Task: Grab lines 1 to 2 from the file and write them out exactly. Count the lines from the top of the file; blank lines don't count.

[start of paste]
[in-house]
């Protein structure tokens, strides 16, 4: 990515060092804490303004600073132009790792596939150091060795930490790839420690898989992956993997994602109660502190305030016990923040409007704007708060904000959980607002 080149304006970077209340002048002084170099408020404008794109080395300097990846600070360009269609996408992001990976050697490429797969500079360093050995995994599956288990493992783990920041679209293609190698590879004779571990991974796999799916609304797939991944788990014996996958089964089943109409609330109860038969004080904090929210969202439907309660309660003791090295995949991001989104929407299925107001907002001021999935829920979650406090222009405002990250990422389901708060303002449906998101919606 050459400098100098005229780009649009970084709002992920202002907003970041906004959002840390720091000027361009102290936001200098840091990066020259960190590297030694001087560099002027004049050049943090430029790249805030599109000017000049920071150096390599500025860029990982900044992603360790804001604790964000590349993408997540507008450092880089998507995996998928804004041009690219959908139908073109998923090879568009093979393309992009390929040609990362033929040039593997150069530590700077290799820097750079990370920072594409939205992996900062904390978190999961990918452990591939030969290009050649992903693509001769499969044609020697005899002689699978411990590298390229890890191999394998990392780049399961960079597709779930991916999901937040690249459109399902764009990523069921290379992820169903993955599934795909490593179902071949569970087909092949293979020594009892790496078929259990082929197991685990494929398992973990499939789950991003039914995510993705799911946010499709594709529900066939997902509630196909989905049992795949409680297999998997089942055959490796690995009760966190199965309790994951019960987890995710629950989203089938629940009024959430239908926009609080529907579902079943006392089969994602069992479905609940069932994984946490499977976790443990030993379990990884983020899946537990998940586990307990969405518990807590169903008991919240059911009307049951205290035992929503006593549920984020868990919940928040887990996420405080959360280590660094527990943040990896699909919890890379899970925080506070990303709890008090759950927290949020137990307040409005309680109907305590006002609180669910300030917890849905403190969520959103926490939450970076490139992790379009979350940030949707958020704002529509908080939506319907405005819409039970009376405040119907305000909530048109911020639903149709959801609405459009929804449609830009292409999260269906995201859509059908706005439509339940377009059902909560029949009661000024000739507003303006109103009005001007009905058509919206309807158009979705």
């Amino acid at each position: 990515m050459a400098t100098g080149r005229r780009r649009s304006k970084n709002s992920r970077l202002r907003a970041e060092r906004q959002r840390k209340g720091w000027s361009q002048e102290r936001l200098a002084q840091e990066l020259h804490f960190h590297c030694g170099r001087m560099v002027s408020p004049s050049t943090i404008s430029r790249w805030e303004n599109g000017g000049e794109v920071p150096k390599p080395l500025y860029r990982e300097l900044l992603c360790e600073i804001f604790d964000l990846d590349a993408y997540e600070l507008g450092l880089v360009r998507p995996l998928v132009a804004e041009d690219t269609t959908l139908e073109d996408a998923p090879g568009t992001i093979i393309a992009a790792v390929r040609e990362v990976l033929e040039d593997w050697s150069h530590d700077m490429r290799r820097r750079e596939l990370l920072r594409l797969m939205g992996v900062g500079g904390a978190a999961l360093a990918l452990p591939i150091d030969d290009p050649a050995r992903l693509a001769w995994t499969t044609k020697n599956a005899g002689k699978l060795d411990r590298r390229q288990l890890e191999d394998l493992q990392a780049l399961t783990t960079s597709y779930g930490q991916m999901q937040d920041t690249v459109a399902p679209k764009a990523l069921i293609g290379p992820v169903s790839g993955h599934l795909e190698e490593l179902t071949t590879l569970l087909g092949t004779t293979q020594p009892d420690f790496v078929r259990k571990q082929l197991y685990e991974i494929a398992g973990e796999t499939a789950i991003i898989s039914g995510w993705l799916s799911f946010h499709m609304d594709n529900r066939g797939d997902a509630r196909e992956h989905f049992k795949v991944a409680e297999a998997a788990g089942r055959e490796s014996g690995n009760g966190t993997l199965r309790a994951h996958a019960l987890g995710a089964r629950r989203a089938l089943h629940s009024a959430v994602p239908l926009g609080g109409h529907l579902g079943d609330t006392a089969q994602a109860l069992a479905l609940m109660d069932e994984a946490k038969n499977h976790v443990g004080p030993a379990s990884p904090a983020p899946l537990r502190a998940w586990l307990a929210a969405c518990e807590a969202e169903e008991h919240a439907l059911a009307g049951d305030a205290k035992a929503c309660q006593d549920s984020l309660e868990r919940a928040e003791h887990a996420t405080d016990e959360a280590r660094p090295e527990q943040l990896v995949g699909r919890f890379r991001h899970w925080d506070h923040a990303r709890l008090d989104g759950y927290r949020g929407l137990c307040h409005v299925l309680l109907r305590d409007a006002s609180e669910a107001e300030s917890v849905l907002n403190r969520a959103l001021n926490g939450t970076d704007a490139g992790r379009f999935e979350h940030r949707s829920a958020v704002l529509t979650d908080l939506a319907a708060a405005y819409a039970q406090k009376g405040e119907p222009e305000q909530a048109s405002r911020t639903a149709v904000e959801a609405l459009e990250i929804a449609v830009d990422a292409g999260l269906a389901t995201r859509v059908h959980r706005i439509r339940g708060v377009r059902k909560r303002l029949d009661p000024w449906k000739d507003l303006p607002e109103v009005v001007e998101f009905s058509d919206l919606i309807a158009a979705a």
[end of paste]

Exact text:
[in-house]
């Protein structure tokens, strides 16, 4: 990515060092804490303004600073132009790792596939150091060795930490790839420690898989992956993997994602109660502190305030016990923040409007704007708060904000959980607002 080149304006970077209340002048002084170099408020404008794109080395300097990846600070360009269609996408992001990976050697490429797969500079360093050995995994599956288990493992783990920041679209293609190698590879004779571990991974796999799916609304797939991944788990014996996958089964089943109409609330109860038969004080904090929210969202439907309660309660003791090295995949991001989104929407299925107001907002001021999935829920979650406090222009405002990250990422389901708060303002449906998101919606 050459400098100098005229780009649009970084709002992920202002907003970041906004959002840390720091000027361009102290936001200098840091990066020259960190590297030694001087560099002027004049050049943090430029790249805030599109000017000049920071150096390599500025860029990982900044992603360790804001604790964000590349993408997540507008450092880089998507995996998928804004041009690219959908139908073109998923090879568009093979393309992009390929040609990362033929040039593997150069530590700077290799820097750079990370920072594409939205992996900062904390978190999961990918452990591939030969290009050649992903693509001769499969044609020697005899002689699978411990590298390229890890191999394998990392780049399961960079597709779930991916999901937040690249459109399902764009990523069921290379992820169903993955599934795909490593179902071949569970087909092949293979020594009892790496078929259990082929197991685990494929398992973990499939789950991003039914995510993705799911946010499709594709529900066939997902509630196909989905049992795949409680297999998997089942055959490796690995009760966190199965309790994951019960987890995710629950989203089938629940009024959430239908926009609080529907579902079943006392089969994602069992479905609940069932994984946490499977976790443990030993379990990884983020899946537990998940586990307990969405518990807590169903008991919240059911009307049951205290035992929503006593549920984020868990919940928040887990996420405080959360280590660094527990943040990896699909919890890379899970925080506070990303709890008090759950927290949020137990307040409005309680109907305590006002609180669910300030917890849905403190969520959103926490939450970076490139992790379009979350940030949707958020704002529509908080939506319907405005819409039970009376405040119907305000909530048109911020639903149709959801609405459009929804449609830009292409999260269906995201859509059908706005439509339940377009059902909560029949009661000024000739507003303006109103009005001007009905058509919206309807158009979705």